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In a World on Fire, Biden Struggles to Banish the Curse of Trump

From Afghanistan and Ukraine to the Middle East, the US president faces the fallout from his predecessor’s foreign policy blunders.

Is Joe jinxed? In less than three years as US president, Joe Biden has faced more than his fair share of international crises. America’s withdrawal from Afghanistan blew up in his hands like a cluster bomb. Then came Russia’s full-scale invasion of Ukraine and Europe’s biggest war since 1945. Now, suddenly, the Middle East is in flames.

It could just be bad luck. Or it could be Biden, who prides himself on foreign policy expertise, is not as good at running the world as he thinks. But there is another explanation. It’s called Donald Trump. If Biden’s presidency is cursed, it’s by the toxic legacy of the “very stable genius” who preceded him.

It’s worth noting how the poisonous effects of Trump’s geostrategic car crashes, clumsy policy missteps and egotistic blunders continue to be felt around the world – not least because he hopes to be president again. In 2020, with Israeli prime minister Benjamin Netanyahu at his side, Trump unveiled his “ultimate deal” for peace in Israel-Palestine.

His plan was a gift to rightwing Jewish nationalists, offering Israel full control over Jerusalem and large parts of the West Bank and Jordan Valley while shattering hopes of a viable Palestinian state. It was laughably, amateurishly lopsided. Except it was no joke. It excluded and humiliated Mahmoud Abbas’s Palestinian Authority, convinced many that peaceful dialogue was futile and so empowered Hamas.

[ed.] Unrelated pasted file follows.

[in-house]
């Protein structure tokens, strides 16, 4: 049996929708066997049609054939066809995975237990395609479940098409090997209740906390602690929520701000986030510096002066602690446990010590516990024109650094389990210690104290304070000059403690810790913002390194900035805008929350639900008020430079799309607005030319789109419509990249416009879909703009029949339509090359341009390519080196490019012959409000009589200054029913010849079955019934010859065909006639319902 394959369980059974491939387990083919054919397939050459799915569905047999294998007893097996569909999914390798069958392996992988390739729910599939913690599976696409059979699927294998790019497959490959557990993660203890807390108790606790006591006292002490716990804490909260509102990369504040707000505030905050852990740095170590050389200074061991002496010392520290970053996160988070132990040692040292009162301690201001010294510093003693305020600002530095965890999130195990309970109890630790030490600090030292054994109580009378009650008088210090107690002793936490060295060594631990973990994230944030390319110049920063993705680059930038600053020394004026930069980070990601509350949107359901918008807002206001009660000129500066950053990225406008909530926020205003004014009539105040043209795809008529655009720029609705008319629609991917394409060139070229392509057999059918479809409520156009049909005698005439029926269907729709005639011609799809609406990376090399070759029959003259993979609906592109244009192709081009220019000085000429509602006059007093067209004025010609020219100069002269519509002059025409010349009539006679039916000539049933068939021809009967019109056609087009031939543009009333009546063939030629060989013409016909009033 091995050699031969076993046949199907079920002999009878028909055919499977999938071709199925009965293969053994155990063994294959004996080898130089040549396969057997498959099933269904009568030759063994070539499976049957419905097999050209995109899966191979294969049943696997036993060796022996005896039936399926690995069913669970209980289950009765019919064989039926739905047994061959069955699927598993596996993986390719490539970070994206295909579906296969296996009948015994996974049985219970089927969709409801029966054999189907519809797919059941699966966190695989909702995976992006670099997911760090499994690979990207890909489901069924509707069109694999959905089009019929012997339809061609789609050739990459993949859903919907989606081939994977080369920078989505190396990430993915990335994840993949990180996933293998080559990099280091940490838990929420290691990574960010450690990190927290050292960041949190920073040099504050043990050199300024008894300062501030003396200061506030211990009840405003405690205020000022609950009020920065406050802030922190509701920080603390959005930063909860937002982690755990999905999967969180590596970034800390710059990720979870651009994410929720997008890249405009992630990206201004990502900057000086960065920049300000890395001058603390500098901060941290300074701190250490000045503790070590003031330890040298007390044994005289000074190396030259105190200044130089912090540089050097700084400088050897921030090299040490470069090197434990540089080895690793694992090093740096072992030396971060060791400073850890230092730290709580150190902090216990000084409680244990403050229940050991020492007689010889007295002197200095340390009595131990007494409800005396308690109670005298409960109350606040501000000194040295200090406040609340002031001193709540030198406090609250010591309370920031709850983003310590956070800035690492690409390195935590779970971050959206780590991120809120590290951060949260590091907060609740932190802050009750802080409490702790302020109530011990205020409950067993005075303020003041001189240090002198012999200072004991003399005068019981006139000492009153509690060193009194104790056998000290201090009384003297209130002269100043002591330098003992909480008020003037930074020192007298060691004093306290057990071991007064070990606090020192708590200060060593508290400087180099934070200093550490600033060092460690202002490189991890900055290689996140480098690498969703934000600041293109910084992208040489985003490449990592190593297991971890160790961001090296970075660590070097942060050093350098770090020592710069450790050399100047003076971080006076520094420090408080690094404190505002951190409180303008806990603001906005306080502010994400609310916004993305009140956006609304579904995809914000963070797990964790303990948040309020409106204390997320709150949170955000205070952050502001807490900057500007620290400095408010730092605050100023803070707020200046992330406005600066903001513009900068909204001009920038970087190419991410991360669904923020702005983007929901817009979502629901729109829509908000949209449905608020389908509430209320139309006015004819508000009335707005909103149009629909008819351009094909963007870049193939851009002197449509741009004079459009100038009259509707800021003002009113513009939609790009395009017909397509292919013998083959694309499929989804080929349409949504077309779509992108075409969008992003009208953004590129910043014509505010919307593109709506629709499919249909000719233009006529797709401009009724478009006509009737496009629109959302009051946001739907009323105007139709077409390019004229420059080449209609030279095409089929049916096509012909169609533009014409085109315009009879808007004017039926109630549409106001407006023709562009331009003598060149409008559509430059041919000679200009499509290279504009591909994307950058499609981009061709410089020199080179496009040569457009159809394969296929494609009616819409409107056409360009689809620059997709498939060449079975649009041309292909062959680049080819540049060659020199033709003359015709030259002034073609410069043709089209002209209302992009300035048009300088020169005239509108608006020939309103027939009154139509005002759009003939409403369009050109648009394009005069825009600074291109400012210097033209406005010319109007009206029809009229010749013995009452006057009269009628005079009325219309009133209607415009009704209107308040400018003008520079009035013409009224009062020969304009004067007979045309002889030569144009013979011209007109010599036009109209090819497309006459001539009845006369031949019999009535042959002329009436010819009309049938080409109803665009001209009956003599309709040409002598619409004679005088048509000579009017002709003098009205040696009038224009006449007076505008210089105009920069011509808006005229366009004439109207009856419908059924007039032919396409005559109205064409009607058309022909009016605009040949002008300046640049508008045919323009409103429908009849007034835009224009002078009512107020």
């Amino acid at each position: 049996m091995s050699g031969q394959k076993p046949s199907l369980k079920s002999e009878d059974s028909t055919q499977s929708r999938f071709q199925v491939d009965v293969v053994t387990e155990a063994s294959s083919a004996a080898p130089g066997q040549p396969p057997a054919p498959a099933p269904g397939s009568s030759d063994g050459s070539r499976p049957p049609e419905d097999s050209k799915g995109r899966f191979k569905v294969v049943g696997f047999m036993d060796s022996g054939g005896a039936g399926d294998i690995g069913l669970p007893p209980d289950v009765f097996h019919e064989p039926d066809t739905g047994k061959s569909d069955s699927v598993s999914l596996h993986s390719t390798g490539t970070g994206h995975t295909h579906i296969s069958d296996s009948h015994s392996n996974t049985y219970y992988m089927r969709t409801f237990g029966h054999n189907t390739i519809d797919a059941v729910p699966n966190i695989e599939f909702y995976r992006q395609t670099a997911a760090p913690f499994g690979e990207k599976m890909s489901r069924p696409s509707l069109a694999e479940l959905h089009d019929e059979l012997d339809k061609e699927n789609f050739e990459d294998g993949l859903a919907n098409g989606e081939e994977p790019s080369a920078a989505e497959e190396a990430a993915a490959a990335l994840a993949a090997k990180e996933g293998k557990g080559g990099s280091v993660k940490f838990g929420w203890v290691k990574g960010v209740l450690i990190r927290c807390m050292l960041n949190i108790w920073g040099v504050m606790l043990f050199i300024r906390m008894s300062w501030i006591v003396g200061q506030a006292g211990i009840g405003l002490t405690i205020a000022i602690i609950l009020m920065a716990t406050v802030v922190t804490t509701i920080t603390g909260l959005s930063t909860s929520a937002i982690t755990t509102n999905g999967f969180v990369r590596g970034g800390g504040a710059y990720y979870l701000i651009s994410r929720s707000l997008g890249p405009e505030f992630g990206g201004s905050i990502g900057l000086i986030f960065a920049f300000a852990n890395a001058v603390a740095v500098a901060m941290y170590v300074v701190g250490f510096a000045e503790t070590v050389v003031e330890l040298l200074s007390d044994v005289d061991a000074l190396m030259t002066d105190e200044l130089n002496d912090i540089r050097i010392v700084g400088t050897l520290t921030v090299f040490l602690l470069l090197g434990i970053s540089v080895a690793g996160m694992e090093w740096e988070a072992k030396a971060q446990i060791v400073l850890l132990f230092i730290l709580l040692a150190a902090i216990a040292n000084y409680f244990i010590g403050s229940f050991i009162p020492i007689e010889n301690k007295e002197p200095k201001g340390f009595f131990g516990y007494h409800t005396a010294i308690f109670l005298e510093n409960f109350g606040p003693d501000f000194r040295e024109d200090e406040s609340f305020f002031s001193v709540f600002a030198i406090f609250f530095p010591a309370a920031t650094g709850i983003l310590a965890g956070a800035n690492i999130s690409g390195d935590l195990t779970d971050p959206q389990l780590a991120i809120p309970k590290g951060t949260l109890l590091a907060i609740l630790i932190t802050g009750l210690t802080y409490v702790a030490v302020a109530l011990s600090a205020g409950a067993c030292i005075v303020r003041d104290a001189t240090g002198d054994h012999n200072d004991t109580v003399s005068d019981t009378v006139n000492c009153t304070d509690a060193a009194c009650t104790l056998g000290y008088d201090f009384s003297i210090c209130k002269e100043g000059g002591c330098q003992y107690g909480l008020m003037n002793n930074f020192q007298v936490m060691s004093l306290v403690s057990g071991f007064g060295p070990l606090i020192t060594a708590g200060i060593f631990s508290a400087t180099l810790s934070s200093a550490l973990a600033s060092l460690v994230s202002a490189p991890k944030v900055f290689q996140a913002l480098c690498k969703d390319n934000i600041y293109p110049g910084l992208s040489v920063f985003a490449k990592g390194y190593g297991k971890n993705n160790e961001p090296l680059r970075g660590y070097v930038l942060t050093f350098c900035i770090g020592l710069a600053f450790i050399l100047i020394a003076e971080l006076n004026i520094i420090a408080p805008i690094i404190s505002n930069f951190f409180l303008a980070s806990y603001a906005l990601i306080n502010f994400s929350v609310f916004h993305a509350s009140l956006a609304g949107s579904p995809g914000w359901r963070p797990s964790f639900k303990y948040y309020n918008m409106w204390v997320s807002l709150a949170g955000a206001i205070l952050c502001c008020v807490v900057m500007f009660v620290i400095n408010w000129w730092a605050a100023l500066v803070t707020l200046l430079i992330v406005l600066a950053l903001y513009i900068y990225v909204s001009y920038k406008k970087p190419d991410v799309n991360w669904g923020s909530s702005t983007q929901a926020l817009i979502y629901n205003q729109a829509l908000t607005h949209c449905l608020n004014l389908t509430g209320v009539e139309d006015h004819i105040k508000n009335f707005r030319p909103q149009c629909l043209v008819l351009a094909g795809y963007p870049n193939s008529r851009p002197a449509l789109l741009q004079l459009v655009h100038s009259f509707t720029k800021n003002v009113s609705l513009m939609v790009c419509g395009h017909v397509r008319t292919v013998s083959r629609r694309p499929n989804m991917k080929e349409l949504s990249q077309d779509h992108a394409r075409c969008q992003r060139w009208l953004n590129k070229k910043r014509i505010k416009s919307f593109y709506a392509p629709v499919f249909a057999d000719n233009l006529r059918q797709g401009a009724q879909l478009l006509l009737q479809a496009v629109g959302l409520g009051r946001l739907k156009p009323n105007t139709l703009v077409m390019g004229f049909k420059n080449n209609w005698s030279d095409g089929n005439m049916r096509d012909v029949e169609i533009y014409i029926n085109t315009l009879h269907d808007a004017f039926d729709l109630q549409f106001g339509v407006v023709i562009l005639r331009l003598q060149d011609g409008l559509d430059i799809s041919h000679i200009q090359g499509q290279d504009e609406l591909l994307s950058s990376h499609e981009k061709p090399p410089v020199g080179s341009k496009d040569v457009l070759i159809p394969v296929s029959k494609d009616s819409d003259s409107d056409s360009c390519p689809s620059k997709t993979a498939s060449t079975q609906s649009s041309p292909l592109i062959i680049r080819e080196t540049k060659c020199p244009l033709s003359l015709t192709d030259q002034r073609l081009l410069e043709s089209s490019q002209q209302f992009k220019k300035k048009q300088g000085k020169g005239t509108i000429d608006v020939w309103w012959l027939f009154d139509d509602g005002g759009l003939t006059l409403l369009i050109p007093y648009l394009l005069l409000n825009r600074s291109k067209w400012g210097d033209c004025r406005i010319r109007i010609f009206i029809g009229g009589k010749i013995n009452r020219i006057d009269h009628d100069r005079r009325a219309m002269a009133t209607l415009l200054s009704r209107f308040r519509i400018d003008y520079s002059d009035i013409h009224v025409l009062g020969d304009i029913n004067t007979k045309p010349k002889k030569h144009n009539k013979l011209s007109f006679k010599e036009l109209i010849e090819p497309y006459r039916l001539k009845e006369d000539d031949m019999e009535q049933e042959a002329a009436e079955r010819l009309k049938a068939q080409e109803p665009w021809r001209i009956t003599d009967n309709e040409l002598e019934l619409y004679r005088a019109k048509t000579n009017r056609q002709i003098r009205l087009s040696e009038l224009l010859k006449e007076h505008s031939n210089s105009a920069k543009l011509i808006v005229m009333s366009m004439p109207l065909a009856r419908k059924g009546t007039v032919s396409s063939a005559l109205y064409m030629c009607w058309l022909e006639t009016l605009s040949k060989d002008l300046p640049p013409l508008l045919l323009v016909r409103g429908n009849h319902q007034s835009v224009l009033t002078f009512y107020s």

Netanyahu had long advised Trump that the Palestinians could be safely ignored, normalisation with Arab states was a better, more lucrative bet and Iran was the bigger threat. Now he could barely contain his glee. “You have been the greatest friend that Israel has ever had in the White House,” he cooed. Naturally, Trump lapped it up.

The catastrophic consequences of Trump’s dangerous fantasising are now plain to all – but it’s Biden, his re-election prospects at risk, who is getting heat from left and right. Partly it’s his own fault. He thought the Palestinian question could be frozen. Meanwhile, Trump, typically, has turned against Netanyahu while praising Hamas’s close ally, Iranian-backed Hezbollah, as “very smart”.

The 2018 decision by Trump, egged on by Israel, to unilaterally renege on the west’s UN-backed nuclear counter-proliferation accord with Iran was the biggest American foreign policy blunder since the Iraq invasion. Ensuing, additional US economic sanctions fatally weakened the moderately reformist presidency of Hassan Rouhani.

Iran took Trump’s confrontational cue – and shifted sharply to the anti-western, rejectionist right. A notorious hardliner, Ebrahim Raisi, president since 2021, has pursued close alliances with Russia and China. At home, a corrupt, anti-democratic clerical oligarchy, topped by Ayatollah Ali Khamenei, brutally suppresses dissent, notably advocates of women’s rights.